Do you have arrest warrants in Dallas County. If so, you could be arrested, at any time, at your home, school, office, or even during a routine traffic stop. Dallas County warrants can be served not only in Dallas County, but throughout the state. In fact, certain arrest warrants can even be served in other states and countries.
If you have a Dallas warrant, you should act quickly to avoid arrest. The type of warrant you have dictates the appropriate action to be taken.
If you’ve been charged with a crime, but not yet arrested, there may be an arrest warrant issued
in your name. Many people believe that, under these circumstances, the police have an obligation to notify you by mail, or in some other way, that you have an active arrest warrant. Unfortunately, this is not the case. Oftentimes, your “notice” comes in the form of a knock at the door, or a visit at work, from a detective or other peace office who has come to arrest you.
However, the good news is that you don’t need to wait until that day comes. Frequently, an attorney can ask a judge to grant a personal recognizance bond (also known as a “p.r. bond“) for you which, if granted, can allow you to avoid arrest and jail on your warrant. P.R. bonds can be granted on most felonies, and on all misdemeanors. However, if you wait until you are arrested, you will be taken to jail, booked in, and must wait until you are arraigned and a bond is set before you can be released. At the Dallas County Jail (the Lew Sterrett Justice Center), this process can take six to eight hours, or even longer.
If you’re on probation, and are alleged to have violated your probation, there may have been a probation violation warrant issued for your arrest. In Dallas County, felony probation violation warrants are usually issued as no bond warrants. If a no bond warrant has issued for your arrest, you cannot post bond, regardless of how much money you have. However, it’s possible to have a bond reduction hearing, or ask the judge to set a reasonable bond, which can then be posted on your behalf by an attorney bail bondsman. On Dallas County probation violation warrants, once a bond amount is set, an attorney bail bondsman can assist you with a walk-through. In other words, it may then be possible to remove your probation violation warrant by “walking” you up to the bond desk and posting your bond, without your having to go in custody. On Dallas County misdemeanor probation violations, there is usually a bond amount set at the time the warrant is issued. As with felony probation violation warrants, an attorney bail bondsman can also help you with a walk-through so that the warrant can be removed without you going to jail.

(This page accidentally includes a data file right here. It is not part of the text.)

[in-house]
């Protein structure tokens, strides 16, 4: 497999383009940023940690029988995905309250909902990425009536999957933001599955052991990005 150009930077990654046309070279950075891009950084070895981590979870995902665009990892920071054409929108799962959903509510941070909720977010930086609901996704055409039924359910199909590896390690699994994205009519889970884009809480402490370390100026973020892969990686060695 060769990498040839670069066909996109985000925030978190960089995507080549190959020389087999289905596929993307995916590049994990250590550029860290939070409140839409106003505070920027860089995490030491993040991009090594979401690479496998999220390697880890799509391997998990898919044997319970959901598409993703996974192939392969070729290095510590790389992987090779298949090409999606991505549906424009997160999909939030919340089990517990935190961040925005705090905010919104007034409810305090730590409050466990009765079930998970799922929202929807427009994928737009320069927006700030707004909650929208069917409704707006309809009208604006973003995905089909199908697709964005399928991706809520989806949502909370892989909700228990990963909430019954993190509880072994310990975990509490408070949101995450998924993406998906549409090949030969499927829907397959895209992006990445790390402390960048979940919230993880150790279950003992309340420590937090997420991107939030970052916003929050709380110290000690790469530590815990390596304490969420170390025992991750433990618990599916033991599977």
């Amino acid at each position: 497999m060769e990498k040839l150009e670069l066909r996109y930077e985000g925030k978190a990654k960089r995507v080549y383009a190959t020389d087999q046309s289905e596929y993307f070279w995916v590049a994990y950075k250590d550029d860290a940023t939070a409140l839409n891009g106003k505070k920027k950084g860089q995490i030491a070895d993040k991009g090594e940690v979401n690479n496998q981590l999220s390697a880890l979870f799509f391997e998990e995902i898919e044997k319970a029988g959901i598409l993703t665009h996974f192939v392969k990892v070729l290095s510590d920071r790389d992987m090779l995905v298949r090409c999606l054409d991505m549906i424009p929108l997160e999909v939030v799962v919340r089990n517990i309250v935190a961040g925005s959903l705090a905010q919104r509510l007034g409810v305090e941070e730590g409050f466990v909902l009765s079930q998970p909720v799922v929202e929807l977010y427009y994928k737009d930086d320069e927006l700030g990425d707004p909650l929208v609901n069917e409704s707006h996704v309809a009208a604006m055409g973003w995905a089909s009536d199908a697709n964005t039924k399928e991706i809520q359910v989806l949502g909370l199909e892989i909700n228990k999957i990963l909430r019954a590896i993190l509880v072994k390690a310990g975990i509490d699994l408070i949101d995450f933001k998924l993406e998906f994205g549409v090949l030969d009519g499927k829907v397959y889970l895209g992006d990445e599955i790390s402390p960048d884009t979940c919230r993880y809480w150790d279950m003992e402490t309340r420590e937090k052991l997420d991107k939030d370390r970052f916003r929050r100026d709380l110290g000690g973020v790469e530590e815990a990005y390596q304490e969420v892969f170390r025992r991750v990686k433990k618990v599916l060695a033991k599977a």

Traffic ticket arrest warrants are usually issued under two sets of circumstances. First, if you’ve received a traffic ticket, but failed to timely appear, OR missed a traffic ticket court date, you likely have an alias arrest warrant issued in your name. If you have an alias traffic ticket warrant issued in your name, as with a more serious felony or misdemeanor warrant, you can be arrested anywhere in the state. However, on an alias ticket warrant, an attorney can post an attorney bond and remove the warrant, and avoid your getting arrested. Second, if you’ve already resolved your traffic ticket case, but failed to pay an outstanding fine or complete an obligation to submit proof that you’ve taken a defensive driving course, a capias pro fine warrant may issue for your arrest. If a capias warrant has issued for your arrest, your only recourse is to pay the money you owe to the court, or to sit the fine you owe out in jail. Under these facts, because your case has already been resolved, it’s not possible to go back to court and seek an alternate disposition.